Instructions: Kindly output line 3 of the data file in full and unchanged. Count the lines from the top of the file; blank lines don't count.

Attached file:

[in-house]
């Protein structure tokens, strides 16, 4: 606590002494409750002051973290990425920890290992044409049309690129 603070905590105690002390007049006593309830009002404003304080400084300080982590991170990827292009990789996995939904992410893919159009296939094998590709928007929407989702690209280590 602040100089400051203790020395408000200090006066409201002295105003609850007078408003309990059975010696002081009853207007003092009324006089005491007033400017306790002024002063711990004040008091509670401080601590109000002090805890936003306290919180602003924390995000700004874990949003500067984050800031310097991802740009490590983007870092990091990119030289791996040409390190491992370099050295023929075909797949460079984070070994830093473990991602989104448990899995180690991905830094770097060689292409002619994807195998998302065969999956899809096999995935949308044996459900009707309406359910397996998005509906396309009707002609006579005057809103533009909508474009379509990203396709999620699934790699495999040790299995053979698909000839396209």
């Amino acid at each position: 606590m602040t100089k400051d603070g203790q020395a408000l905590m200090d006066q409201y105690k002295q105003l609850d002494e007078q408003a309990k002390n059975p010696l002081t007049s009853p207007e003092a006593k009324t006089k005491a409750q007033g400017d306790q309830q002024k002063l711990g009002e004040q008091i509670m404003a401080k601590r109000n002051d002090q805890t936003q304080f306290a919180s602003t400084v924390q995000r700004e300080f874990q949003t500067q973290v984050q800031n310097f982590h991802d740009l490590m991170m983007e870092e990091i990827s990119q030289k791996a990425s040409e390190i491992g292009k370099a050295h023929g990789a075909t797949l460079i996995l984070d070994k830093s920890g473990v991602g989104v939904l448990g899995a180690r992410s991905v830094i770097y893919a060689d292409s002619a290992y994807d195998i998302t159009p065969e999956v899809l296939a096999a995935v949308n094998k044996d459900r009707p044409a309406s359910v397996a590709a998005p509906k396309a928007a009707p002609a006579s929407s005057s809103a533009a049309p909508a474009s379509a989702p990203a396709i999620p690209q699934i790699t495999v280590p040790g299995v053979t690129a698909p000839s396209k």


């Amino acid at each position: 606590m602040t100089k400051d603070g203790q020395a408000l905590m200090d006066q409201y105690k002295q105003l609850d002494e007078q408003a309990k002390n059975p010696l002081t007049s009853p207007e003092a006593k009324t006089k005491a409750q007033g400017d306790q309830q002024k002063l711990g009002e004040q008091i509670m404003a401080k601590r109000n002051d002090q805890t936003q304080f306290a919180s602003t400084v924390q995000r700004e300080f874990q949003t500067q973290v984050q800031n310097f982590h991802d740009l490590m991170m983007e870092e990091i990827s990119q030289k791996a990425s040409e390190i491992g292009k370099a050295h023929g990789a075909t797949l460079i996995l984070d070994k830093s920890g473990v991602g989104v939904l448990g899995a180690r992410s991905v830094i770097y893919a060689d292409s002619a290992y994807d195998i998302t159009p065969e999956v899809l296939a096999a995935v949308n094998k044996d459900r009707p044409a309406s359910v397996a590709a998005p509906k396309a928007a009707p002609a006579s929407s005057s809103a533009a049309p909508a474009s379509a989702p990203a396709i999620p690209q699934i790699t495999v280590p040790g299995v053979t690129a698909p000839s396209k």